We have been too enamored by “new leads from cold or inbound prospects”.
We all care about metrics such as CAC (Customer Acquisition Cost), Sales Qualified Leads, and new opportunities created, but what about the other side where the grass is greener and much more receptive to your message? Where is the same accountability and focus on the account management side of the house? If you noticed, there are little to no books or training focused on AM. Why don’t most companies have SDRs for account management? Big companies like Salesforce do, and they generate a lot of new dollars.
We have medium-sized and larger companies coming to us daily asking for help to build out the outbound machine. When we dive in, we walk through one very simple exercise–Where do your best leads come from? Is the goal to close more deals now? The answer, in order, is simple:
- Current customers
Our response, in this case, is always “Ok, let’s talk about what you are doing to generate leads from 1 and 2 first, and then maybe, possibly we should talk about outbound in the coming months.”
The proof is in the results. One of our private companies came to us last year with this exact question, and we had the same conversation as I listed above. They bought in, and the results spoke for themselves. They have a smaller client base because it is a larger ticket sale, about 140 large and mid-sized companies.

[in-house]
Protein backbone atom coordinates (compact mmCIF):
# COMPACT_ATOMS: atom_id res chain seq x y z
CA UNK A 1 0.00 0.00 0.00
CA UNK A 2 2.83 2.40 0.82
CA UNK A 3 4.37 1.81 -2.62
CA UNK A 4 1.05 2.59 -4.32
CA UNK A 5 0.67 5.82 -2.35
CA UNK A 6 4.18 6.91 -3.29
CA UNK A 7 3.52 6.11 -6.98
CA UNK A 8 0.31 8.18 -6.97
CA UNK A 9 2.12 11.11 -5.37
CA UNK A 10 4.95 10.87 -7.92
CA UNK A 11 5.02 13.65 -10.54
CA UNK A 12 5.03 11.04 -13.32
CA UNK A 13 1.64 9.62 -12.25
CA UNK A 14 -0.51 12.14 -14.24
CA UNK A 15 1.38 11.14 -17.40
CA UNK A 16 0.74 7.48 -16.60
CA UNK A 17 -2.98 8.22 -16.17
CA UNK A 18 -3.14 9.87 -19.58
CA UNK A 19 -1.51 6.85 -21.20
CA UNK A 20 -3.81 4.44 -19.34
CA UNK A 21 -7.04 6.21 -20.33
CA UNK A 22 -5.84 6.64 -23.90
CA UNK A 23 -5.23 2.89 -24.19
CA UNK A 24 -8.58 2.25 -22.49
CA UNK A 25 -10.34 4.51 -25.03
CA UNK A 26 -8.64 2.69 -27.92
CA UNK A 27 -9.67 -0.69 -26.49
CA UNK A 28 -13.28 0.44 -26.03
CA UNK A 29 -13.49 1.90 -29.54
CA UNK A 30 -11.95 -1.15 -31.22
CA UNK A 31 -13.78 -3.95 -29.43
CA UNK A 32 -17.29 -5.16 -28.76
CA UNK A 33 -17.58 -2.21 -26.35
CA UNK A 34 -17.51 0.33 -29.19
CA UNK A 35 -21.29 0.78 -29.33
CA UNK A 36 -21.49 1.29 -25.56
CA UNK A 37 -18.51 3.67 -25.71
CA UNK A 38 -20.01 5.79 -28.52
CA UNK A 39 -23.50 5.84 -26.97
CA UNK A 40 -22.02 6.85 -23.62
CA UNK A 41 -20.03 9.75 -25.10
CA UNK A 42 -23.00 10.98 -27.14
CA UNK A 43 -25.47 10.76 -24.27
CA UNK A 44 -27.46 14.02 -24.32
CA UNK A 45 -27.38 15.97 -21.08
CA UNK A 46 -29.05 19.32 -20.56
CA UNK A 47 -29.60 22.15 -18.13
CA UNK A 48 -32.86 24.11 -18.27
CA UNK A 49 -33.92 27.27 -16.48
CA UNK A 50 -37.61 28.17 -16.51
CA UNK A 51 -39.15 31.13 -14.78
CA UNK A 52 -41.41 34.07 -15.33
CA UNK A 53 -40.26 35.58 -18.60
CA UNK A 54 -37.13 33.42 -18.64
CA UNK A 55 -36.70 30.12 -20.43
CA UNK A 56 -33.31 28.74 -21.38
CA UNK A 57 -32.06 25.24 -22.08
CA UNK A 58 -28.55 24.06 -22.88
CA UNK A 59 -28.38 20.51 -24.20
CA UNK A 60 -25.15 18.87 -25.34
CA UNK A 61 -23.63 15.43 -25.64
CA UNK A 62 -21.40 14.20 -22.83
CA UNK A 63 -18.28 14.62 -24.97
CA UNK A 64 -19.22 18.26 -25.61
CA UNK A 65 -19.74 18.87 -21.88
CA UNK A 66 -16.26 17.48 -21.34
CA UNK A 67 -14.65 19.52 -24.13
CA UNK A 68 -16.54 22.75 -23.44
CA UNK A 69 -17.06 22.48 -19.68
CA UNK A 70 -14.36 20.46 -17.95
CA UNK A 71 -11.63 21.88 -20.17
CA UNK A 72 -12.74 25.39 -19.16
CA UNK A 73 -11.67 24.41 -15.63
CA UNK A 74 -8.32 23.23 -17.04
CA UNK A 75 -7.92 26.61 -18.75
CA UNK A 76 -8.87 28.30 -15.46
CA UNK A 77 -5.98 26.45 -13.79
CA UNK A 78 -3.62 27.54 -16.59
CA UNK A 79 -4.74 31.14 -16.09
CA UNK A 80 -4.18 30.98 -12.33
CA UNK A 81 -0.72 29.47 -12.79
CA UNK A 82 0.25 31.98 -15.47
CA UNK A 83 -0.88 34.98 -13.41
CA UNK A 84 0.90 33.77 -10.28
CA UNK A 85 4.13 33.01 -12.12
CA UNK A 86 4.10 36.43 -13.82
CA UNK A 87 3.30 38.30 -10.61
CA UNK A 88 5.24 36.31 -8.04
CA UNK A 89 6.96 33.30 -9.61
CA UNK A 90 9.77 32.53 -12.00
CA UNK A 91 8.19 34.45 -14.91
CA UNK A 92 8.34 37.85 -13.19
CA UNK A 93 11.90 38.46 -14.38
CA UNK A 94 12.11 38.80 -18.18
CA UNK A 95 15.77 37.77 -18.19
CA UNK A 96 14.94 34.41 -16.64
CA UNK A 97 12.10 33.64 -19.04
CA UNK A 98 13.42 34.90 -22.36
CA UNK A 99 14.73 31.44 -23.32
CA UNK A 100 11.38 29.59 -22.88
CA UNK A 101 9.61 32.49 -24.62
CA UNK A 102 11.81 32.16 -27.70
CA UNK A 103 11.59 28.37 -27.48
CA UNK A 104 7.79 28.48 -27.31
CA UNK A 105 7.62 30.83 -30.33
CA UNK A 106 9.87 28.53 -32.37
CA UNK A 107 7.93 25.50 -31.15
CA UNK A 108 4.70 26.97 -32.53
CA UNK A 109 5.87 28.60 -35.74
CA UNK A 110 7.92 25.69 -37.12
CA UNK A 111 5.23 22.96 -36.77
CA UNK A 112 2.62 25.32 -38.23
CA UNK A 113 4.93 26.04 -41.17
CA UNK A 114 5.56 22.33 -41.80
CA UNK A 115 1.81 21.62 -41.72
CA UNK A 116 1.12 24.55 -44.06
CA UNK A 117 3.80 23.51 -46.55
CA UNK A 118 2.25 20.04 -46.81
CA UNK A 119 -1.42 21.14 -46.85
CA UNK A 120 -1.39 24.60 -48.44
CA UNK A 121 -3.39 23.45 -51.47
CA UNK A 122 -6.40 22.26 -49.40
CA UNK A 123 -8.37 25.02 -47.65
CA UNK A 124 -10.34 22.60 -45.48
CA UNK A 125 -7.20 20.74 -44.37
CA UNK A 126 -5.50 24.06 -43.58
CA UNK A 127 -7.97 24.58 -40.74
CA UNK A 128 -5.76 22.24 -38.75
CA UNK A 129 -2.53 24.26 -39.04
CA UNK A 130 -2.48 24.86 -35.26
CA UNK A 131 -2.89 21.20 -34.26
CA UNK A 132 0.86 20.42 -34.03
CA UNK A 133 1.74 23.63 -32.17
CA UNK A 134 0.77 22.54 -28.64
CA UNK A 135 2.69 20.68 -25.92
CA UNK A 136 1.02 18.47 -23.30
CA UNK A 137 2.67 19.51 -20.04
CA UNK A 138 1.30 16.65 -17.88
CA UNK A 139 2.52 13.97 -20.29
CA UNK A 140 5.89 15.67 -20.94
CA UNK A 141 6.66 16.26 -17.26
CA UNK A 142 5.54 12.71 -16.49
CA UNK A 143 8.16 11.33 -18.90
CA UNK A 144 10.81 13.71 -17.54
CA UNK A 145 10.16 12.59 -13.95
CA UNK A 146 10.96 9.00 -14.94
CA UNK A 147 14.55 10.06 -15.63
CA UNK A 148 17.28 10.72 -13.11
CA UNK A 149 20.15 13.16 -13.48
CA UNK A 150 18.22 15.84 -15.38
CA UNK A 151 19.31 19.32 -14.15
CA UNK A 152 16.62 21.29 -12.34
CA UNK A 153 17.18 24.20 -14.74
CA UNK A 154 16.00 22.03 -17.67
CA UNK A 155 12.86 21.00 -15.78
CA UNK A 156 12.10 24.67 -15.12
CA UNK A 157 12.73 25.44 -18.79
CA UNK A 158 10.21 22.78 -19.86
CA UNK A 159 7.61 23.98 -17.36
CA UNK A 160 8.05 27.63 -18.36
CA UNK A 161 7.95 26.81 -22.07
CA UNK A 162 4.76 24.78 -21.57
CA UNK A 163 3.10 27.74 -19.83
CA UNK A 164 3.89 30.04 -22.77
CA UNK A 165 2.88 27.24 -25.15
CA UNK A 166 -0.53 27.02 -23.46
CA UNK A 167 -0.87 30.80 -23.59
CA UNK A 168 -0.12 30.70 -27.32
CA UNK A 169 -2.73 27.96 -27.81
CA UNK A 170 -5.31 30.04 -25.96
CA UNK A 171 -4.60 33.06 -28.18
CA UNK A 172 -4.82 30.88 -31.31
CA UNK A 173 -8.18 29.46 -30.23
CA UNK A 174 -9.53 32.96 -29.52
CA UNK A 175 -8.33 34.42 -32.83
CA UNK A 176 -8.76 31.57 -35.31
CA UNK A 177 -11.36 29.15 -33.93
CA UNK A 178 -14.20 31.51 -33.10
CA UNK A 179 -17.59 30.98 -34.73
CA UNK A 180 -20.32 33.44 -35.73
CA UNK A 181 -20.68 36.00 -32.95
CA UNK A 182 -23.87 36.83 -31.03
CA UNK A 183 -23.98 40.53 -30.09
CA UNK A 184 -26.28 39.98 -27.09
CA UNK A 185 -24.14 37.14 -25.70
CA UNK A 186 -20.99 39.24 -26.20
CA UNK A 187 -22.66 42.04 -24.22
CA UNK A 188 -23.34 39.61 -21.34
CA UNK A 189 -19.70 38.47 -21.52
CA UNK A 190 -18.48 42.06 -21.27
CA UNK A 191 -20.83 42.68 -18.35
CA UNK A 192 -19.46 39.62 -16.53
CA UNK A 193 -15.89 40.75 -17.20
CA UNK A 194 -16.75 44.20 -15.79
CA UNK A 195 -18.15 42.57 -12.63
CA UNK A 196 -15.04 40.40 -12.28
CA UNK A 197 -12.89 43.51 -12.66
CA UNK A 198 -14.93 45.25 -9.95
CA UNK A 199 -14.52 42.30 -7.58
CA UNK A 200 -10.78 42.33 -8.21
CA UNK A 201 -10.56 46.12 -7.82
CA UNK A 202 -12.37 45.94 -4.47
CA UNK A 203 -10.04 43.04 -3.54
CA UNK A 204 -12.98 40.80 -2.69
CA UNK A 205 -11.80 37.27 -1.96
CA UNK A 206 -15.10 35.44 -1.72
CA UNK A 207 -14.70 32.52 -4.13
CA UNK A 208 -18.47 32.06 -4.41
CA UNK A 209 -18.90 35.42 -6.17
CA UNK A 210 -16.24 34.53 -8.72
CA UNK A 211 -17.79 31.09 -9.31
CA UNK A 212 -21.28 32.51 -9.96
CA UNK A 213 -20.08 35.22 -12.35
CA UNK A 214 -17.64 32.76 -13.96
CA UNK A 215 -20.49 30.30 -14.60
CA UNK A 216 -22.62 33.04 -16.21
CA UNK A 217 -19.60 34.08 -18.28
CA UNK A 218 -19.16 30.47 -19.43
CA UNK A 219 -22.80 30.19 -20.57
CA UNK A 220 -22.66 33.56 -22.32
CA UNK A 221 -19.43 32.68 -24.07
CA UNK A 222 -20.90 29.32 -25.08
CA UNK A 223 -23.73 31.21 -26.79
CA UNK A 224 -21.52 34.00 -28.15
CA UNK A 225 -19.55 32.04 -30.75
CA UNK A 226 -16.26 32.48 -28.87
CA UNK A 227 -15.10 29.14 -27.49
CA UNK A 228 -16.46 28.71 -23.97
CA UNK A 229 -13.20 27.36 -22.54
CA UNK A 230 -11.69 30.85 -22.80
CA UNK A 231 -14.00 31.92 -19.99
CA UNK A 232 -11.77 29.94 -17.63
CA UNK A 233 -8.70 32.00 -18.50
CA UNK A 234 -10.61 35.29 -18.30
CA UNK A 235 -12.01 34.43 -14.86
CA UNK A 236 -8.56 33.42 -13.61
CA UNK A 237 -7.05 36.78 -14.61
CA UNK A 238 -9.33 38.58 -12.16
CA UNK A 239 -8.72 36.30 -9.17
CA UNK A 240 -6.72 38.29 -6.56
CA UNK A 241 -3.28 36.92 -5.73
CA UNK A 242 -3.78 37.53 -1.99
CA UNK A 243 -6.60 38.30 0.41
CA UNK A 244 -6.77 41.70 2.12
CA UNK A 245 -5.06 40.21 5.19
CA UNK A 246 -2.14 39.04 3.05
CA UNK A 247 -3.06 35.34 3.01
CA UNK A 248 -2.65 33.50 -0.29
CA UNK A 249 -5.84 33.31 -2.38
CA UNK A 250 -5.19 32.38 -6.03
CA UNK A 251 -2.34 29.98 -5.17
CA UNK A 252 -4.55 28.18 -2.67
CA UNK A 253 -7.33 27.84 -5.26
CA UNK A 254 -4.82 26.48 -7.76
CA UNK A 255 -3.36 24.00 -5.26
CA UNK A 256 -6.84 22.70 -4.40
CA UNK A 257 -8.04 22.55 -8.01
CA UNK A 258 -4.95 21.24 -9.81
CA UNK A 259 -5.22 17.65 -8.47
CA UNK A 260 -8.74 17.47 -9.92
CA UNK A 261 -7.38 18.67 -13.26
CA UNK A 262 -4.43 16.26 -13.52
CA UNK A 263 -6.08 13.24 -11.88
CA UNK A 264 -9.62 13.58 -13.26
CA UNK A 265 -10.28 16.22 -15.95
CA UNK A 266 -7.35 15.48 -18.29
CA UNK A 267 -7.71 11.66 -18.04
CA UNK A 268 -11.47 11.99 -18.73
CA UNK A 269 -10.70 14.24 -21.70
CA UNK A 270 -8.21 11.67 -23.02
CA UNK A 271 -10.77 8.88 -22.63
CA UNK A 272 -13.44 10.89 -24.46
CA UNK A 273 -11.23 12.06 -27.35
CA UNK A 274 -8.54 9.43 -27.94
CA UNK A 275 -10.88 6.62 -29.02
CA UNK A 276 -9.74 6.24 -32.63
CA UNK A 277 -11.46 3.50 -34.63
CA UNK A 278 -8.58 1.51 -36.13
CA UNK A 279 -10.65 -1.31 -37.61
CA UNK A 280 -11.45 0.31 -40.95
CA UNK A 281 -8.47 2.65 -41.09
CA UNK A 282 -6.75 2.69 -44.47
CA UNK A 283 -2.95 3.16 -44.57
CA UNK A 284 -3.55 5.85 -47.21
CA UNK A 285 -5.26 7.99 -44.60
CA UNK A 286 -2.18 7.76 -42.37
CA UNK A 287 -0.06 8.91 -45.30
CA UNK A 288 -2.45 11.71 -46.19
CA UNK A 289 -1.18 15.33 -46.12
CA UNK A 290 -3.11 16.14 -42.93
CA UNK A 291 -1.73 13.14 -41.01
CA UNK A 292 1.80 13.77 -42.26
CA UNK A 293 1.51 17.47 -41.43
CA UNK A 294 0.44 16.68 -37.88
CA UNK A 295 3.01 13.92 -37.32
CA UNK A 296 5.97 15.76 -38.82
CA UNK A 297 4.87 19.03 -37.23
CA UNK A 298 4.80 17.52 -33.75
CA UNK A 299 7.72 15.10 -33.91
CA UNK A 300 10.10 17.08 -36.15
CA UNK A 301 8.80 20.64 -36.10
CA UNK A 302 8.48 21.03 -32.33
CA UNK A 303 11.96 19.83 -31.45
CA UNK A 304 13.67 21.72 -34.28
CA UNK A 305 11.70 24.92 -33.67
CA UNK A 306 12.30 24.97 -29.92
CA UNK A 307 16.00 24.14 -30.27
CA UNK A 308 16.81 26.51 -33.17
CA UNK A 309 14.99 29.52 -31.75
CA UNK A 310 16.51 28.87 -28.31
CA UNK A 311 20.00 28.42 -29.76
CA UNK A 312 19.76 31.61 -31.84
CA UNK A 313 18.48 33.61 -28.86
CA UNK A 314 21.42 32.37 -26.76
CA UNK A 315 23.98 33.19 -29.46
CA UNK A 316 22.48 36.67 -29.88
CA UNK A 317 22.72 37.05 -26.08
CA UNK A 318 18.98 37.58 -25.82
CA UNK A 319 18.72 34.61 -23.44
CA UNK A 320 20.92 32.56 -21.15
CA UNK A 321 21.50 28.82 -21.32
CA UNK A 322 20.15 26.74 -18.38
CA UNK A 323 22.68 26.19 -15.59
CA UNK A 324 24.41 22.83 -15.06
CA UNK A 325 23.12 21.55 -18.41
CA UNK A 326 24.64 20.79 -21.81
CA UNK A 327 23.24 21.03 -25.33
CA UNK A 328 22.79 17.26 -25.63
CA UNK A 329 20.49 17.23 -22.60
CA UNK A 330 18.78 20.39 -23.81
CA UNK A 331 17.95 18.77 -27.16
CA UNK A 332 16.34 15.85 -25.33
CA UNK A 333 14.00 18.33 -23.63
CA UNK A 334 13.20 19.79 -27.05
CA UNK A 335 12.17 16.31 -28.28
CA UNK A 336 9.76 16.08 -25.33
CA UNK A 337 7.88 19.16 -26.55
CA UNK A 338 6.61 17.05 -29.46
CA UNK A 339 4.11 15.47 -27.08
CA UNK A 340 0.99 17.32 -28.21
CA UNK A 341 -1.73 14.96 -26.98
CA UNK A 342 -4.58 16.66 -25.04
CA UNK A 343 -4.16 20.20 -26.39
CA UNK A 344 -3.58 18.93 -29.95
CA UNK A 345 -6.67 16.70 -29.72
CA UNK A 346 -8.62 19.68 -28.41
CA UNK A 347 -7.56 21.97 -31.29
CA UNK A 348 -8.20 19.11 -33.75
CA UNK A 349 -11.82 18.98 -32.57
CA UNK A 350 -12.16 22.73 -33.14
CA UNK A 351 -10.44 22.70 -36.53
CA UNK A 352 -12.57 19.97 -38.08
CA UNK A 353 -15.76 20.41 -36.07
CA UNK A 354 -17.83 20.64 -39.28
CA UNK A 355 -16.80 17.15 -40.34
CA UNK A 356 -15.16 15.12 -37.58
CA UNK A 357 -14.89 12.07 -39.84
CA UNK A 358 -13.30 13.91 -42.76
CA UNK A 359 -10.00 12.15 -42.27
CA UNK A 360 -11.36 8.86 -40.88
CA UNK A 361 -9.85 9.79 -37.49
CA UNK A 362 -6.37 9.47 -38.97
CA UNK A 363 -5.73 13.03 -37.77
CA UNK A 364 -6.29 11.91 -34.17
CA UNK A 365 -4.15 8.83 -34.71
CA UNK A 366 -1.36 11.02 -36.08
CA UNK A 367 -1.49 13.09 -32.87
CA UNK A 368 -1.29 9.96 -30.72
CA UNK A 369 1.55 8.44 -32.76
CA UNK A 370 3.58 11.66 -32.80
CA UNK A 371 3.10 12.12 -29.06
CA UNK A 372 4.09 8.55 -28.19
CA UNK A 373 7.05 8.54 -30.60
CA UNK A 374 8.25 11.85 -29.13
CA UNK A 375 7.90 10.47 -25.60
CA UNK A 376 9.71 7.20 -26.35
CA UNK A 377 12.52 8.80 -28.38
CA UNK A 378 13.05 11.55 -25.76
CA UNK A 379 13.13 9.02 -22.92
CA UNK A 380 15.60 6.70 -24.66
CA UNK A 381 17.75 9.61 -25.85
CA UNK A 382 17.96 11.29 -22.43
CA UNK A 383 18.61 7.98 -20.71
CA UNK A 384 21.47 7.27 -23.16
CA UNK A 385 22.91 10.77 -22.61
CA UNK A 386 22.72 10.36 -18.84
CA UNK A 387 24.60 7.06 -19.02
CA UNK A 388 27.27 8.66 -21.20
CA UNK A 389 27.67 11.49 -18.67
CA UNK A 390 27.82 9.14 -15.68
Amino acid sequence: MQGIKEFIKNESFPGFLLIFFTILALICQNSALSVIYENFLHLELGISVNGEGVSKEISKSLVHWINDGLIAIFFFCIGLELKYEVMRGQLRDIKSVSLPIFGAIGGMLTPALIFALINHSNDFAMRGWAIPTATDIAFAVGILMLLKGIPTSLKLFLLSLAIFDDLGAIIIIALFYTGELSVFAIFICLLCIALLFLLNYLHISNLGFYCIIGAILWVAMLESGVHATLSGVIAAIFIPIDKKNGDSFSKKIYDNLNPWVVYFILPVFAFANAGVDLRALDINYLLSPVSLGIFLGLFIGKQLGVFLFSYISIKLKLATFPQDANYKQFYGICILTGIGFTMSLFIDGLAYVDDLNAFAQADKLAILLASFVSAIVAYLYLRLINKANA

In the first 60 days, they set 60 appointments with new contacts within their largest client accounts, added hundreds of thousands of dollars to the pipeline, and closed one deal in the first three weeks. Outbound should be a big part of an enterprise sales strategy, but not the only thing. Having a great AM strategy is equally important and will drive your “predictable revenue” just as fast.
What if we started encouraging companies to develop client retention and upsell process in conjunction with outbound and, most importantly, made it a results-driven, KPI-managed machine? Makes sense, seeing that’s where the lowest hanging fruit for new leads should be, and where much more predictable revenue can actually come from.
VCs & Sales Leaders need to make this a priority now
Many VCs, sales leaders, and CROs focus on the “new business” numbers, putting on the back burner future revenue that may come from the business that already exists. This thinking makes it hard to put account management as a big player in game-changing growth, but when you ask a later stage founder or a big company leader after they shift to AM with the same vigor as outbound, they all say the same thing — “We should have done this sooner.”